Cookie compliance - where you need to be | DMA

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Cookie compliance - where you need to be


The one year’s grace period the Information Commissioner’s Office (ICO) gave organisations before it began hard enforcement of the new rules on cookies expired on Saturday 26 May 2012. For those of you that didn’t manage to meet the deadline, you’ll be happy to hear that you’re not alone.

The majority of the UK Government’s own websites failed to comply with the new rules by the deadline, a BBC report has revealed. However the Cabinet Office said that the Government was “working to achieve compliance at the earliest possible date”. The Cabinet Office spokesman told the BBC that “as in the private sector, where it is estimated that very few websites will be compliant by the deadline, so it is true of the government estate”.

Here, I look at the various stages of compliance your organisation might be in and what you need to be doing now.

Your organisation met the deadline
Congratulations! However, you will still need to make sure your website remains compliant by continuing to audit any new cookies which are placed on your website and ensuring your cookies policy reflects any changes. The ICO has been hearing about a lot of good work in the run-up to the deadline, but has not seen much evidence of actual implementation.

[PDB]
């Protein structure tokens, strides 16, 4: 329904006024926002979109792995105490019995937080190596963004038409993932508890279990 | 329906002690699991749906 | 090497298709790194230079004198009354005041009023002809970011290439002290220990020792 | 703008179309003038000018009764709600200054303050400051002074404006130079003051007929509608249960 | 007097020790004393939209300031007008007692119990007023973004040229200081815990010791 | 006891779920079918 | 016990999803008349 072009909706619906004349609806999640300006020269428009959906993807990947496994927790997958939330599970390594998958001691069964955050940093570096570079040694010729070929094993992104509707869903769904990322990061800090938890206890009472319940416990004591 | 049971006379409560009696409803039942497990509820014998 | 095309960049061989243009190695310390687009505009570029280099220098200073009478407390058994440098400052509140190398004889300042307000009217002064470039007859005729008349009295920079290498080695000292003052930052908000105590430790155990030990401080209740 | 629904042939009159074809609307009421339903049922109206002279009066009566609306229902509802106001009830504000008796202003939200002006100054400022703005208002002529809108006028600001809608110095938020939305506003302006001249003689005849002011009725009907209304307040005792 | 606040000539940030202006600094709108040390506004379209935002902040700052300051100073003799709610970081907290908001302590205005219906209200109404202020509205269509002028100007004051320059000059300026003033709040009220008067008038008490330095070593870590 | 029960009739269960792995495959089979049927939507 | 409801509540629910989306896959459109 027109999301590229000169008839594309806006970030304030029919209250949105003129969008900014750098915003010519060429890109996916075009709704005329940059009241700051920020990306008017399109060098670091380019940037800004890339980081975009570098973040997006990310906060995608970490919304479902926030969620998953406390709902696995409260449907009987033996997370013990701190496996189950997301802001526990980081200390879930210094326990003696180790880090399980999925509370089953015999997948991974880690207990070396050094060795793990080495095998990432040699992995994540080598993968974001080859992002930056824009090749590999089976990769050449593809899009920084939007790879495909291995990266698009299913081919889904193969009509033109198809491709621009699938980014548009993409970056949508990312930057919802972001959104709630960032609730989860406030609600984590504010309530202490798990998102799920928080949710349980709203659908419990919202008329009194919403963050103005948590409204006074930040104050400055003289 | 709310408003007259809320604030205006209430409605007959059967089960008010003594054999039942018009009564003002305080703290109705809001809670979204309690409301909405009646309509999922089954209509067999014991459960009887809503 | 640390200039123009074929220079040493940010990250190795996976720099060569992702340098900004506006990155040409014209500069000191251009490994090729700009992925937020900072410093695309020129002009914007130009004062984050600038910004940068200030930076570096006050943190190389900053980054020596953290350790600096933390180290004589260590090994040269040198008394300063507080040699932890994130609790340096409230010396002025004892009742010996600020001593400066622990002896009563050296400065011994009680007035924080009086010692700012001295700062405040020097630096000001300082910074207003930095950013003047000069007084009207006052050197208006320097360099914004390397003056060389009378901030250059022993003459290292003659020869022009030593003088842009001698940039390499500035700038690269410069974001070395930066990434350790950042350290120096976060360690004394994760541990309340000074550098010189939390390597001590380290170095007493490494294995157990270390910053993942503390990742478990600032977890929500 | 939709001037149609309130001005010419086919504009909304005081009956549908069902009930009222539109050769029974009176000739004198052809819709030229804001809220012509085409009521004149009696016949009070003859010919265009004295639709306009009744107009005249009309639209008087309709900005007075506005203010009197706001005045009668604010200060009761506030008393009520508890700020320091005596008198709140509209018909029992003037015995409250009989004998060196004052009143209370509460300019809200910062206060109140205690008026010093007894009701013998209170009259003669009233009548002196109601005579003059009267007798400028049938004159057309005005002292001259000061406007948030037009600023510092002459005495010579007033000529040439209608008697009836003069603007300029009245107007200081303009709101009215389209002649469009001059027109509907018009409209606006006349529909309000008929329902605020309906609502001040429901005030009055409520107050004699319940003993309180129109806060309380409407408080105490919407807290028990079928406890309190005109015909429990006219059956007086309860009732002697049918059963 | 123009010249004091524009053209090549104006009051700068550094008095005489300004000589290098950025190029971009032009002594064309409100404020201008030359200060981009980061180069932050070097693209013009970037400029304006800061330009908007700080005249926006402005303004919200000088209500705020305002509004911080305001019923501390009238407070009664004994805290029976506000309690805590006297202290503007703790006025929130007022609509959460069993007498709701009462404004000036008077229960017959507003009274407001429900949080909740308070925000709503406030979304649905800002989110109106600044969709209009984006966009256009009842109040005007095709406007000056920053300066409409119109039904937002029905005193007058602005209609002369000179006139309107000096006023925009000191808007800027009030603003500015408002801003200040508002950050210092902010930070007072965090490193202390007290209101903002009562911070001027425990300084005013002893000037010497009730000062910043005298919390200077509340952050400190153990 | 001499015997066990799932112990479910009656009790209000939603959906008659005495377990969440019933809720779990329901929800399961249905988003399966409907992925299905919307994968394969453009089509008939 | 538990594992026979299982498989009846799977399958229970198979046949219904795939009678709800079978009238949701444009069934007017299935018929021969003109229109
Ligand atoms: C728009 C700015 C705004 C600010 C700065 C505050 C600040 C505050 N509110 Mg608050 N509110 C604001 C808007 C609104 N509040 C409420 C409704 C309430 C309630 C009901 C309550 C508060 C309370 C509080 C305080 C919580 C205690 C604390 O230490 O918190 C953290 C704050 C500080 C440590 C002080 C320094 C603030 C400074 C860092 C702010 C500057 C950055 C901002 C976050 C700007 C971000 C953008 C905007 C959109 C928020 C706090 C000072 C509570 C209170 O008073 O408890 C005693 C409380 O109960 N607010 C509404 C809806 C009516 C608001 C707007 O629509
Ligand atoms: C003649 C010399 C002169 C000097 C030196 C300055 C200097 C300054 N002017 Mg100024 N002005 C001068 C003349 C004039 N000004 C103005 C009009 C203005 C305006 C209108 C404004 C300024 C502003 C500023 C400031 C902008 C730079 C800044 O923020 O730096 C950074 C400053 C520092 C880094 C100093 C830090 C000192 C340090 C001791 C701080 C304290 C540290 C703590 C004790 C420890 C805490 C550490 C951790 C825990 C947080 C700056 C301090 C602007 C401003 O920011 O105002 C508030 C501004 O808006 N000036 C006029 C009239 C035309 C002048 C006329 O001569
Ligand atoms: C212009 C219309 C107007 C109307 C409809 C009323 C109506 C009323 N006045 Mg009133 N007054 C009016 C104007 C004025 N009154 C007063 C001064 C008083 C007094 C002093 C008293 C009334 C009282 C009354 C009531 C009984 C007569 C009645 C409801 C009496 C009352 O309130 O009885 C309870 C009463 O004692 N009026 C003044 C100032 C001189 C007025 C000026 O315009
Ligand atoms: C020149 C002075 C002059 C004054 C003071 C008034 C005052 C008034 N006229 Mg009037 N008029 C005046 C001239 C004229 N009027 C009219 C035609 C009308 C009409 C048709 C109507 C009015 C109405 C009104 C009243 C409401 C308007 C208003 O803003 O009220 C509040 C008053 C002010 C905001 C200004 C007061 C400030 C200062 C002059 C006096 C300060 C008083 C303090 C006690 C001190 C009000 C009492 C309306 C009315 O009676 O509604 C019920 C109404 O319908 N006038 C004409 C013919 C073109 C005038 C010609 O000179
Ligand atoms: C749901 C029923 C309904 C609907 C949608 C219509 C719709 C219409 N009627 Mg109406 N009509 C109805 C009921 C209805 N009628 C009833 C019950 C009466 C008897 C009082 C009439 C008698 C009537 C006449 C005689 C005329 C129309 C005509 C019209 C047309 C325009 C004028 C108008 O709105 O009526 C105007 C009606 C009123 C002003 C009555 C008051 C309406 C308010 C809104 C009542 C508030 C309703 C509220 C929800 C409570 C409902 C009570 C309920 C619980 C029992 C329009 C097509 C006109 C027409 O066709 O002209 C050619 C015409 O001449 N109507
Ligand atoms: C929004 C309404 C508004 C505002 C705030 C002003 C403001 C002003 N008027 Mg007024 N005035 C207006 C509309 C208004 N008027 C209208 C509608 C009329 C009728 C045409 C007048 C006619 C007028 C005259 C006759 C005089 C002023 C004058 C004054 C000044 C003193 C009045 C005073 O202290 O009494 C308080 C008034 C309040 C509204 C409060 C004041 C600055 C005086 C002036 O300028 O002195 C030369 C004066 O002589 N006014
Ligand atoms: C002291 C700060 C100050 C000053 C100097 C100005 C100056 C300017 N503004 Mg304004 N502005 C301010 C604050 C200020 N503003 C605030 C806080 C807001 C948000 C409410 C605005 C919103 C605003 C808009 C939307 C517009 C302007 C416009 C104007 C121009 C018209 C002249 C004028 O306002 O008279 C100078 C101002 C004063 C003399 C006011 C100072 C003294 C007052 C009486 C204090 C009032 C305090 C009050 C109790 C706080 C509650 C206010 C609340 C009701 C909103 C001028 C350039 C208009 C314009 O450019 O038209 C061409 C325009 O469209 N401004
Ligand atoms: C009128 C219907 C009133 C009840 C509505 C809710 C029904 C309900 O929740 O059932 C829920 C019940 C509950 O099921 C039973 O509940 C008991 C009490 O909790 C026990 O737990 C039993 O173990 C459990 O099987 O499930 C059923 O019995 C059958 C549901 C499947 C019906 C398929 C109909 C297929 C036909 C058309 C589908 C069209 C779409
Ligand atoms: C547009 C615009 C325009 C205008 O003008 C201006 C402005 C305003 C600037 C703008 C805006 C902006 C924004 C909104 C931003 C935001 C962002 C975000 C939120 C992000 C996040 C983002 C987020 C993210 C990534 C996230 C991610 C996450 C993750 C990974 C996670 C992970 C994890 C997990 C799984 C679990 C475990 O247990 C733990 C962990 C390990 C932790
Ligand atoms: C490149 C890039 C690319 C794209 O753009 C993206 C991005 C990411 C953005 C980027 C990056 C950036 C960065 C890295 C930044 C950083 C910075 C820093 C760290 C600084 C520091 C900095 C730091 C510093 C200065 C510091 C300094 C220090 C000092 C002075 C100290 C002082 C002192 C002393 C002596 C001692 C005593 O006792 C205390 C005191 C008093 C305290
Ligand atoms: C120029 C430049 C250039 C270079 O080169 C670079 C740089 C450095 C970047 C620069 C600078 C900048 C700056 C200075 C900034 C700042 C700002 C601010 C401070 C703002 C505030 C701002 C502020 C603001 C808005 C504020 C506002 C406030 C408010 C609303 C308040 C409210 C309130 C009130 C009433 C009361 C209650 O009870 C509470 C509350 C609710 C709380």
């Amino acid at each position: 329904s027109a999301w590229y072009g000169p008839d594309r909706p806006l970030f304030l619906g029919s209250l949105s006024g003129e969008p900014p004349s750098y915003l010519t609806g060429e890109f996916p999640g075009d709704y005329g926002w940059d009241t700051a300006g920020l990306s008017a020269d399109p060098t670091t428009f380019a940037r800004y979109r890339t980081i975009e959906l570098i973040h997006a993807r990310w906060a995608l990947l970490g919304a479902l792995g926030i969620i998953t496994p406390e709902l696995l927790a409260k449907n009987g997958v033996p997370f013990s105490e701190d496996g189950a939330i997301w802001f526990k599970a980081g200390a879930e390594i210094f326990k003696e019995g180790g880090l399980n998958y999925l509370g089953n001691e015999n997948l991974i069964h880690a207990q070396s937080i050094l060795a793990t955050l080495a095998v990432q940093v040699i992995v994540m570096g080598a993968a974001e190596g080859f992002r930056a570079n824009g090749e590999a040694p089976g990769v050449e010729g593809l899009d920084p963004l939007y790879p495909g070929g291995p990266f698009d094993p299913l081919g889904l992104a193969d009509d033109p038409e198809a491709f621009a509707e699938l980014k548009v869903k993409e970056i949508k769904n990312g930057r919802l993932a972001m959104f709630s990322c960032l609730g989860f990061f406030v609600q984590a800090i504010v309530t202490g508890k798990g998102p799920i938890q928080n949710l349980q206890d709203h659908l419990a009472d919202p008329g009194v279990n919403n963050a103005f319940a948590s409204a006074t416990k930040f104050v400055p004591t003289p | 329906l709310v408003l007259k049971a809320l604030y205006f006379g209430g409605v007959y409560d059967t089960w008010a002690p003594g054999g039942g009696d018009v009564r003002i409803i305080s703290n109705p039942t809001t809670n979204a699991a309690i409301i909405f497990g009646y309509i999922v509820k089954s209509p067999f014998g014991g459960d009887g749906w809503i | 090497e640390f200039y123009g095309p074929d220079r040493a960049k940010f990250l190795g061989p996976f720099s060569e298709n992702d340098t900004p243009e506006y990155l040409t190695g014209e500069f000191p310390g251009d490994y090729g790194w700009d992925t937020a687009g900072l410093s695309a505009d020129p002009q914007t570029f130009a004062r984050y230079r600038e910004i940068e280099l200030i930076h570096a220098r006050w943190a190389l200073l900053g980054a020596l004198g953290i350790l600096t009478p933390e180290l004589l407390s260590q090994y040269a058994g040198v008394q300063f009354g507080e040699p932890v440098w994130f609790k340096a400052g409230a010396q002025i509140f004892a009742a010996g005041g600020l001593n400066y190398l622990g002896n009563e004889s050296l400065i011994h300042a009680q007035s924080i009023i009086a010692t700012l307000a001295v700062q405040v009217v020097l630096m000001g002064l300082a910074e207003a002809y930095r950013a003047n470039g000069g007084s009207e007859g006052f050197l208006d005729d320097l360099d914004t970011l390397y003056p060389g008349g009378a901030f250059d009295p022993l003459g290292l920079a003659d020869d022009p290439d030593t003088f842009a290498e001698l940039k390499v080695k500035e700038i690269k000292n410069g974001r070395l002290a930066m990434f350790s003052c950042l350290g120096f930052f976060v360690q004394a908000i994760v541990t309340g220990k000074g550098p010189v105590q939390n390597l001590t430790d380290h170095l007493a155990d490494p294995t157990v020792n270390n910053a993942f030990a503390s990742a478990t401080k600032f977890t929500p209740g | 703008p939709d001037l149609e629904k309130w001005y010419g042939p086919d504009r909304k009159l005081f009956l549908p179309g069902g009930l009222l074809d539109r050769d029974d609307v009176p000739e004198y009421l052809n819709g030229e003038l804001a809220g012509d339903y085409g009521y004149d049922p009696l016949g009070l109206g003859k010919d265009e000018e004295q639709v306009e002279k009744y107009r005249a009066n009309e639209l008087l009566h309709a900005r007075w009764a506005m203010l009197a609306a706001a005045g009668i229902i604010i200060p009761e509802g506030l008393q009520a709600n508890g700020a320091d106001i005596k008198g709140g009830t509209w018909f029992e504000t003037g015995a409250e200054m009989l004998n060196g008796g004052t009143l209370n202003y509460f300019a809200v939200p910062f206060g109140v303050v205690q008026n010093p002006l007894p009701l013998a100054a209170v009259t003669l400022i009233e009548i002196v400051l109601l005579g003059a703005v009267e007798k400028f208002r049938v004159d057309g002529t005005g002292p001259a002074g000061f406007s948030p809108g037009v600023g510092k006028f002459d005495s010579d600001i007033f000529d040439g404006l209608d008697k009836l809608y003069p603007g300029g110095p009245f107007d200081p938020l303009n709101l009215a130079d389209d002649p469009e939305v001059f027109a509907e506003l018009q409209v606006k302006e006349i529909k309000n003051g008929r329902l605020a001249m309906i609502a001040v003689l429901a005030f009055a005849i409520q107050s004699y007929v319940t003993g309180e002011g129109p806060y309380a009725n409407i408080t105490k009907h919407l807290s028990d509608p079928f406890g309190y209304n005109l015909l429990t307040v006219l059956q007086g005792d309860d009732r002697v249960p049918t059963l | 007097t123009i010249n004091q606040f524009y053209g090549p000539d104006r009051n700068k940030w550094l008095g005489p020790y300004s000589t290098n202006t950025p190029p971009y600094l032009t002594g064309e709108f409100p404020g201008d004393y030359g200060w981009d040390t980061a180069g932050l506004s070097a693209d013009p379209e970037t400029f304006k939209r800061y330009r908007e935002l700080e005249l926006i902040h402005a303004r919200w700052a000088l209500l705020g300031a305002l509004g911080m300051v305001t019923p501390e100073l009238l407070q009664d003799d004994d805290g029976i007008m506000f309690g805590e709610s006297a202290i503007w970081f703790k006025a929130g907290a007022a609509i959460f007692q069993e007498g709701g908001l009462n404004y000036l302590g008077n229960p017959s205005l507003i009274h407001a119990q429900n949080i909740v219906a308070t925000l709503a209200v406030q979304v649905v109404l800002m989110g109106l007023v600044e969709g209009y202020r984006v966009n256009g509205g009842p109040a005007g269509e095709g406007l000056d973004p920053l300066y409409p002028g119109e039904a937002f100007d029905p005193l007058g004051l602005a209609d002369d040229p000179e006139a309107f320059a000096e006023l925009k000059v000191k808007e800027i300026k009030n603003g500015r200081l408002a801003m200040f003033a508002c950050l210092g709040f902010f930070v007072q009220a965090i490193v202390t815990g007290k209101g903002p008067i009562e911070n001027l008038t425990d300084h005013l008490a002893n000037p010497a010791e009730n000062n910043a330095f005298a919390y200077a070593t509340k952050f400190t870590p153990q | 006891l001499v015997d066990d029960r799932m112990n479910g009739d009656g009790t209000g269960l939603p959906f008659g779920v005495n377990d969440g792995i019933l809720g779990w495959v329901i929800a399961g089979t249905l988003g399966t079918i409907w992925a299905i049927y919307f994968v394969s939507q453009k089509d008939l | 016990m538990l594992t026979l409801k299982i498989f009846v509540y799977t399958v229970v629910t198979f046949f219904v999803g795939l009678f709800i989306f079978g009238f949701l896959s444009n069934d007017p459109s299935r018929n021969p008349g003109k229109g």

You may want to think about letting the ICO know about what your organisation has done to achieve compliance. You will also need to keep the paper record of what you did to achieve compliance so that if there is a consumer complaint to the ICO which the ICO follows up you can show it what you have done. See the DMA’s 10 steps to managing cookie compliance and the comments below.

If your organisation is responsible for a website which provides essential public services to UK citizens, such as a government, local authority or NHS body then you must ensure that any solution has been properly tested to avoid denying access to users. The ICO reminded such organisations not to rush into compliance without such testing last week.

The ICO understands that implementing these new rules requires considerable work in the short term. You need to audit your use of cookies, resolve problems with reliance on cookies built into existing systems and websites, and make sure that information provided to users about your use of cookies and the consent mechanism you are using is clear.

Your organisation didn’t meet the deadline
Hopefully, you are at least on your way towards achieving full compliance. This is all the more important given that the ICO is writing to 50 top UK websites to find out what actions they’ve taken to comply. The ICO will draw a distinction between organisations trying to comply with the new rules and those who are unwilling. It plans to take unwilling organisations to task using the full range of enforcement options in its regulatory toolkit.